It was a Wednesday night and Robyn expected an easy shift. A fall evening, church calendar sunbeams shone on Puget Sound to the northwest. The roadwork holding up the I-5 had finished on Sunday and there was still at least a month before the winter rain came sliding in off the Olympic range.
The first call came from Cheney Stadium where the Raniers were playing. Parked at the first base gate, they found an older gentleman in the concession concourse, in the eye of a small crowd. He was lying on a table cleared of its load of condiments, a distraction for the hotdog queue.
“He ordered a brisket sandwich, then he just toppled over,” the vendor said.
“I’m okay,” the man said, hiking himself up on his elbows. “Really. Get me off this table, would you? I feel stupid.”
“Sure thing, hon,” Robyn said. “Let us help you out. We’ll get you outta here and give you a guided tour of downtown Tacoma.”
She checked his pulse, thick wrist heavy in her hand. Liverspotted skin, pale and bloodless; the beat was erratic, faint. Sticky spittle caught in the corners of his mouth. As he started swinging his legs down, he made a muffled noise and then fell back on the table. His head landed softly on a wadded sweater someone had placed there.
“He just passed out! Let’s get him on the gurney!”
I remember it now. The outfield falling-away in endless green except for the white chalk lines climbing the foul poles. Fences so distant only giants could see them; much less challenge them.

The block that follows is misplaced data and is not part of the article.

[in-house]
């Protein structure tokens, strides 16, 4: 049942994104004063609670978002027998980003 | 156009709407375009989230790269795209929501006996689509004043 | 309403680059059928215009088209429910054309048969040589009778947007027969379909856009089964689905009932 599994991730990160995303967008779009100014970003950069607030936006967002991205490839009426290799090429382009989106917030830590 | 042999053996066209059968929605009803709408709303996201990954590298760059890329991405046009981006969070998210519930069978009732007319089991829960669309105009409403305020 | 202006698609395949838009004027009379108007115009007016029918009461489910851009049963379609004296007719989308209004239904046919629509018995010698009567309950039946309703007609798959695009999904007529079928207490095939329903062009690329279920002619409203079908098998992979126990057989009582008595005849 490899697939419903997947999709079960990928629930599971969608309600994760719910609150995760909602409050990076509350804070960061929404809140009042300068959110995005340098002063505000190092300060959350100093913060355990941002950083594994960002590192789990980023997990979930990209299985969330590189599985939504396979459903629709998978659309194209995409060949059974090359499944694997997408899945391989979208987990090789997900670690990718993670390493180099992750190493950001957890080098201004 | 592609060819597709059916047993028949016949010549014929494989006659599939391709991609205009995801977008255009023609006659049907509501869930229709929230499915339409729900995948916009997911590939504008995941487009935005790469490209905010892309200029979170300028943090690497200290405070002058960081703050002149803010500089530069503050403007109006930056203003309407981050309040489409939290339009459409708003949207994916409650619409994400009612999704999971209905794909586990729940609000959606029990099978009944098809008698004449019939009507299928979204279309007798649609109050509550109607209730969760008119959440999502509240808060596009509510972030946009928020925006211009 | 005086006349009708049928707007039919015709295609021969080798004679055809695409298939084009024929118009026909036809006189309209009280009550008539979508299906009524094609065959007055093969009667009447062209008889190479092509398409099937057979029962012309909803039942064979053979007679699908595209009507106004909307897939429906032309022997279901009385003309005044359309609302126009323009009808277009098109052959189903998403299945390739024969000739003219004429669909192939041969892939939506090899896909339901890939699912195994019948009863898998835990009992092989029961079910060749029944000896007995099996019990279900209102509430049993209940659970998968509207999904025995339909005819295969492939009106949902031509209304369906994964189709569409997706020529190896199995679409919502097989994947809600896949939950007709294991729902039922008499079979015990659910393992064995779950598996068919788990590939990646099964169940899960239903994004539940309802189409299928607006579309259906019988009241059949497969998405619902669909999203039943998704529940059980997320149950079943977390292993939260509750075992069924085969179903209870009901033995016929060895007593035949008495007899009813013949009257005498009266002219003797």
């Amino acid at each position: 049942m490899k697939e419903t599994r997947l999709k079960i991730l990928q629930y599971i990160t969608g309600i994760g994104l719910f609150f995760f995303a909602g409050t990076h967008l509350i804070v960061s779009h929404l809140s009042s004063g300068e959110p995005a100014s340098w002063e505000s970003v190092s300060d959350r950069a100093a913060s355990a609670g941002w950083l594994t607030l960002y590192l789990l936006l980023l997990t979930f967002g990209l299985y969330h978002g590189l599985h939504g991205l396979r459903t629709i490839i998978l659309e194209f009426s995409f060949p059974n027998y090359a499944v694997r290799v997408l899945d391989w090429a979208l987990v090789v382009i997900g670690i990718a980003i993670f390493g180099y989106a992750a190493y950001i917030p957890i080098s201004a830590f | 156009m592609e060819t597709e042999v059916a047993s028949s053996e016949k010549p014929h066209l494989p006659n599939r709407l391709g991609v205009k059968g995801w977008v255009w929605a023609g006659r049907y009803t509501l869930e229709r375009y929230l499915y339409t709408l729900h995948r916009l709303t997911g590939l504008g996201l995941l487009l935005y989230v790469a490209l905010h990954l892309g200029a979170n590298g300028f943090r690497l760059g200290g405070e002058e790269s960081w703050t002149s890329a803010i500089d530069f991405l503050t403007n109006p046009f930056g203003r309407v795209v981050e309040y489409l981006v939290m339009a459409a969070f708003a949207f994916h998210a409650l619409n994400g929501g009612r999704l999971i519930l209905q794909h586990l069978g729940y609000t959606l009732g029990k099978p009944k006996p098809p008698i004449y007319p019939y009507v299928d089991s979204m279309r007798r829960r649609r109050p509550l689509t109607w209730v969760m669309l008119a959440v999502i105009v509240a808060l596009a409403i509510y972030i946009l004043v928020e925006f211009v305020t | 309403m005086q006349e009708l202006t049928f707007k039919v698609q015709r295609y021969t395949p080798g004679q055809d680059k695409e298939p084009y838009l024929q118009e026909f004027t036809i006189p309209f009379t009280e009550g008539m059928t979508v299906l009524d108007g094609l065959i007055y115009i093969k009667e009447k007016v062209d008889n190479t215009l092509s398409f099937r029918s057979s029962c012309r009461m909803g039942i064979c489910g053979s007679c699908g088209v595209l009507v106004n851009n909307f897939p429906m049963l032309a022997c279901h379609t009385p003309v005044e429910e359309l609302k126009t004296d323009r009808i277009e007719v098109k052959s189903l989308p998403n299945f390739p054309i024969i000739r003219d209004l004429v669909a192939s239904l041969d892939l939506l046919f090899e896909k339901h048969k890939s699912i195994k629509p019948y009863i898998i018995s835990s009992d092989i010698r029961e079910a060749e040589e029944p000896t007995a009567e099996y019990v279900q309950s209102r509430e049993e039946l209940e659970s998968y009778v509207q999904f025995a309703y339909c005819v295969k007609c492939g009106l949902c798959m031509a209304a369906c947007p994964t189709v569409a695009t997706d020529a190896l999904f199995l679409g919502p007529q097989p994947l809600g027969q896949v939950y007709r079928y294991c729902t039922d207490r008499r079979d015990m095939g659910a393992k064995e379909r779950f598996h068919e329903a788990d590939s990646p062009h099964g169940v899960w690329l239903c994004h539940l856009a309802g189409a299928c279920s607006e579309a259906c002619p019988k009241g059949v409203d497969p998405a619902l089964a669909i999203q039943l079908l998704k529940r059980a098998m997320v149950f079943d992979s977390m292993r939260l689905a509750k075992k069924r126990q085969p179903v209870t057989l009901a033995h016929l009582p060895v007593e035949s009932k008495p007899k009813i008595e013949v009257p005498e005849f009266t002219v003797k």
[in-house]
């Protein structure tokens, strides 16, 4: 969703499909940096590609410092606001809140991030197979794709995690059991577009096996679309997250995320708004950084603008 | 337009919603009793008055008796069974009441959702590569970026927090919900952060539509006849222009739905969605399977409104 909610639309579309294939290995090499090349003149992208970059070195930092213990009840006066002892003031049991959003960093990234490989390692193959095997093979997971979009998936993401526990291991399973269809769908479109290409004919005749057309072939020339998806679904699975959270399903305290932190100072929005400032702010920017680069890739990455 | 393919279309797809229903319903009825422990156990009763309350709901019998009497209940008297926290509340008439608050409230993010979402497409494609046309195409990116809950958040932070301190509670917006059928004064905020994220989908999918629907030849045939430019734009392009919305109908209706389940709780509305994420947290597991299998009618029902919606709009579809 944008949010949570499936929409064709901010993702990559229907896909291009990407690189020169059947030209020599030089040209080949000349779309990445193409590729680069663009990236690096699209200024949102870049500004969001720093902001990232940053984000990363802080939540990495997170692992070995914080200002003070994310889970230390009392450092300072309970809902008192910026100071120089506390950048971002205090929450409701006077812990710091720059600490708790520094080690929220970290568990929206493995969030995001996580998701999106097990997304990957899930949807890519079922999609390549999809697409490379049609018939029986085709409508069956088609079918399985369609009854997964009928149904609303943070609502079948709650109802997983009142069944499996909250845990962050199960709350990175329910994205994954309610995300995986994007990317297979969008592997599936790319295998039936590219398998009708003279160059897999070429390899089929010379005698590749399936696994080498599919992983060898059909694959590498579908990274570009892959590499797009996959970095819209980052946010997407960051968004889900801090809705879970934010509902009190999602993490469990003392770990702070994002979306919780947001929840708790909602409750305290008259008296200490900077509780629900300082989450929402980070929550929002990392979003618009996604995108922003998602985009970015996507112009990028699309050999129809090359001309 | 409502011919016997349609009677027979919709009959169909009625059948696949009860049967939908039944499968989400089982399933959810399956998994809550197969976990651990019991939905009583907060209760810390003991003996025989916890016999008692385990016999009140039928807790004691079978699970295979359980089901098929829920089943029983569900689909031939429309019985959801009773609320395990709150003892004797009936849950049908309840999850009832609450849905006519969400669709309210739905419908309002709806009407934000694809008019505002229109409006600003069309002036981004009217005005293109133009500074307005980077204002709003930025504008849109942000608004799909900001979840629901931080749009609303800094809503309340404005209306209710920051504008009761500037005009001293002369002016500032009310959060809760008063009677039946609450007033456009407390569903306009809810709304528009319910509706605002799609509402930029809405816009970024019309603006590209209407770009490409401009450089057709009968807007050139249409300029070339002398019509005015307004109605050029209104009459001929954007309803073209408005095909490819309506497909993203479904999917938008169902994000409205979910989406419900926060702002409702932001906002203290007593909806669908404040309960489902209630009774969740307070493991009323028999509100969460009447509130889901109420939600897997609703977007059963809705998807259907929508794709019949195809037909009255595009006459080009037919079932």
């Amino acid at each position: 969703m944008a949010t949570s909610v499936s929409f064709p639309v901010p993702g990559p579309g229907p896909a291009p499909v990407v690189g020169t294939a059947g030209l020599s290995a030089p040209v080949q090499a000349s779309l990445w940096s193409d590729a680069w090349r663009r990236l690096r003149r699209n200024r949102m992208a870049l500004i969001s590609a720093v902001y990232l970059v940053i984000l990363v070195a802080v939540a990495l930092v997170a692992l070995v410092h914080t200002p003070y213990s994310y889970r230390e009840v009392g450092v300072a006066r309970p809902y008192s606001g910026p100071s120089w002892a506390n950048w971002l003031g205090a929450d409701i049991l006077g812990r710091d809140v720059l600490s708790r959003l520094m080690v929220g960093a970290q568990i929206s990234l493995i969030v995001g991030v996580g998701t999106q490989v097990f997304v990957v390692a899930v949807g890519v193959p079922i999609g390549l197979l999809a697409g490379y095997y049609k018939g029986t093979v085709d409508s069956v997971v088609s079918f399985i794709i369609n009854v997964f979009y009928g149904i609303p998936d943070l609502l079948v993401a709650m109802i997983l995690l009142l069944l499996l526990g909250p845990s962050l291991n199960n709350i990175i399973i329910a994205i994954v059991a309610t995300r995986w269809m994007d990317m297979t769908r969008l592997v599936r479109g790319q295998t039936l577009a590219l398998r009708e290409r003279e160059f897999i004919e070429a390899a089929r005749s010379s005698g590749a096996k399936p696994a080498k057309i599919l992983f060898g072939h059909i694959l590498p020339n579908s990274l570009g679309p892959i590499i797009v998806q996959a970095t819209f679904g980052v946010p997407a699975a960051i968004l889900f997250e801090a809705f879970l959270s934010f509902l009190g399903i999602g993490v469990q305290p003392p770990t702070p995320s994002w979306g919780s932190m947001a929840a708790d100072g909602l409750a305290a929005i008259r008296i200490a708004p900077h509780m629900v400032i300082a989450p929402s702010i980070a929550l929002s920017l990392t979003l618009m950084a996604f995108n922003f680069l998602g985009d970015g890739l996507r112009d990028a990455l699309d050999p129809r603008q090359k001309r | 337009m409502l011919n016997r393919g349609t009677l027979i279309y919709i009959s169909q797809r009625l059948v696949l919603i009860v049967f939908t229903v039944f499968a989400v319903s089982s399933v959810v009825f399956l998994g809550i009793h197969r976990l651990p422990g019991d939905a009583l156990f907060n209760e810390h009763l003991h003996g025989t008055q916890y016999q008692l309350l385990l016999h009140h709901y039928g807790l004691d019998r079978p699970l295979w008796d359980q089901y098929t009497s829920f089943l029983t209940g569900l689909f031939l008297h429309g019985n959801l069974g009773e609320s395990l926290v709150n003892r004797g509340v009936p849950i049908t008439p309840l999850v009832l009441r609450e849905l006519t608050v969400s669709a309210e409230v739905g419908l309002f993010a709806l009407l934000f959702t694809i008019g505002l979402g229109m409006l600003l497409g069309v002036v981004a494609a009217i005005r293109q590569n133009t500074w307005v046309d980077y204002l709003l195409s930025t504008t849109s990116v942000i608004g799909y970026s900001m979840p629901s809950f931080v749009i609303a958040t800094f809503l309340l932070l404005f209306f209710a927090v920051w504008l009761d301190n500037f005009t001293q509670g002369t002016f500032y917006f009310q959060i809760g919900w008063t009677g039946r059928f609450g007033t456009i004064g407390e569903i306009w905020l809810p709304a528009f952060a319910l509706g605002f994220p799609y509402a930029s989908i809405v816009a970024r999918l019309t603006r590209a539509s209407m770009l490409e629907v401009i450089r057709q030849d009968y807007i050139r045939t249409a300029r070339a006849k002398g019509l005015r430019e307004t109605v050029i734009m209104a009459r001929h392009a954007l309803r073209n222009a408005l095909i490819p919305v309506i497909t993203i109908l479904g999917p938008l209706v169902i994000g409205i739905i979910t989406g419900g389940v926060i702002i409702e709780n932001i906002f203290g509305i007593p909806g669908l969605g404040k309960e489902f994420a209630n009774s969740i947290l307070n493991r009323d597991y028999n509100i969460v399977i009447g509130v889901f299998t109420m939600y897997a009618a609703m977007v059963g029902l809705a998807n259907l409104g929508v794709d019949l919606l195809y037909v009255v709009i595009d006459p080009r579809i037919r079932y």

“This ballpark is bigger than it looked from up on the road,” someone says as we pull cleats and bats from the trunk of the old Ford.
We warm up in shallow right. Rakes rasp on the base paths around the tink-tink-tink of rusty spikes driven in at 60’6". The Gatling-gun, syncopated smacking of the warmup tosses, back and forth and bantering, "Howza kids, howza job, howza arm?" We settle nerves. Shed workaday worries.
Meadowlark calling, cars parking in the tall grass in foul ground, lawn chair clatter, catcher trotting to the mound with his shin pads clacking. I can smell the stinging reek of lime as they draw out the batter’s boxes – righty and lefty poured out of the same brown paper sack.
Kornelsen raps out some fungoes to us. He hits a flat line drive to my right and I round on it like a car taking a corner at speed, picking the ball out of the air on a bounce; freshly smudged from the grass.
Our boys are on the bench, leaning forward, chattering as our first batter digs in.
“Get ‘im next time,” I say as our leadoff batter trudges back to the dugout and I go to the plate. The umpire resets his counter. Then the red stitches are spinning as my soft liner clears short and settles in front of the galloping fielder. It one-hops into his glove and I make a little extra turn at first just to piss him off.
I wander off the bag and stop. There’s that long stare from the mound – batter, catcher, ump ready. A crow calls twice from the hydro line like he knows I’m going to steal and a car horn sounds from the road. By now the pitcher’s tired of waiting. He steps off and we start again, nervously hitching our socks, touching our cap peaks, looking for signs.
I can see the catcher’s eyes through his mask as he gauges my lead. Too much chaw, I think to myself. He looks drunk. As if he heard me, he tilts up his mask and a thin brown stream re-wets a dark spot on the sand. The pitcher, a Mexican from Grand Forks, rubs the ball with boot leather hands as he looks towards home.